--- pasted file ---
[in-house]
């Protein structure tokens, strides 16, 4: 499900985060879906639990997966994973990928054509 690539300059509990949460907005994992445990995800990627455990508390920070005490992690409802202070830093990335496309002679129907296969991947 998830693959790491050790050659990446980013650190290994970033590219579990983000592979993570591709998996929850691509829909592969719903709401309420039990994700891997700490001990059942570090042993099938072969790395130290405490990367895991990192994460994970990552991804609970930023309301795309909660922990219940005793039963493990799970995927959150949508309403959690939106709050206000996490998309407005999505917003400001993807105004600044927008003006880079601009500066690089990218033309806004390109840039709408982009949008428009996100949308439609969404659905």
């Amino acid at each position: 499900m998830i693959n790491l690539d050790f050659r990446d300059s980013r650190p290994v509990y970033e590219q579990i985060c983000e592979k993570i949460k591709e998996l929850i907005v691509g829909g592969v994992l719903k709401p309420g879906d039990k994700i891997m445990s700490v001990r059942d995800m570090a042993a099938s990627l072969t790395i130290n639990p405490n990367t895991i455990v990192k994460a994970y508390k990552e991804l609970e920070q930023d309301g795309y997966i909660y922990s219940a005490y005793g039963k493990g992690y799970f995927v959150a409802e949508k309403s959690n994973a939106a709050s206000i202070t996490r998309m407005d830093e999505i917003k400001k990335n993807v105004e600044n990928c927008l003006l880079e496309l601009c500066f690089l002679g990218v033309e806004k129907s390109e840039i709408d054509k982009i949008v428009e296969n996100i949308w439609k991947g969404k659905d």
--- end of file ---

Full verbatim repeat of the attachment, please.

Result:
[in-house]
């Protein structure tokens, strides 16, 4: 499900985060879906639990997966994973990928054509 690539300059509990949460907005994992445990995800990627455990508390920070005490992690409802202070830093990335496309002679129907296969991947 998830693959790491050790050659990446980013650190290994970033590219579990983000592979993570591709998996929850691509829909592969719903709401309420039990994700891997700490001990059942570090042993099938072969790395130290405490990367895991990192994460994970990552991804609970930023309301795309909660922990219940005793039963493990799970995927959150949508309403959690939106709050206000996490998309407005999505917003400001993807105004600044927008003006880079601009500066690089990218033309806004390109840039709408982009949008428009996100949308439609969404659905």
């Amino acid at each position: 499900m998830i693959n790491l690539d050790f050659r990446d300059s980013r650190p290994v509990y970033e590219q579990i985060c983000e592979k993570i949460k591709e998996l929850i907005v691509g829909g592969v994992l719903k709401p309420g879906d039990k994700i891997m445990s700490v001990r059942d995800m570090a042993a099938s990627l072969t790395i130290n639990p405490n990367t895991i455990v990192k994460a994970y508390k990552e991804l609970e920070q930023d309301g795309y997966i909660y922990s219940a005490y005793g039963k493990g992690y799970f995927v959150a409802e949508k309403s959690n994973a939106a709050s206000i202070t996490r998309m407005d830093e999505i917003k400001k990335n993807v105004e600044n990928c927008l003006l880079e496309l601009c500066f690089l002679g990218v033309e806004k129907s390109e840039i709408d054509k982009i949008v428009e296969n996100i949308w439609k991947g969404k659905d």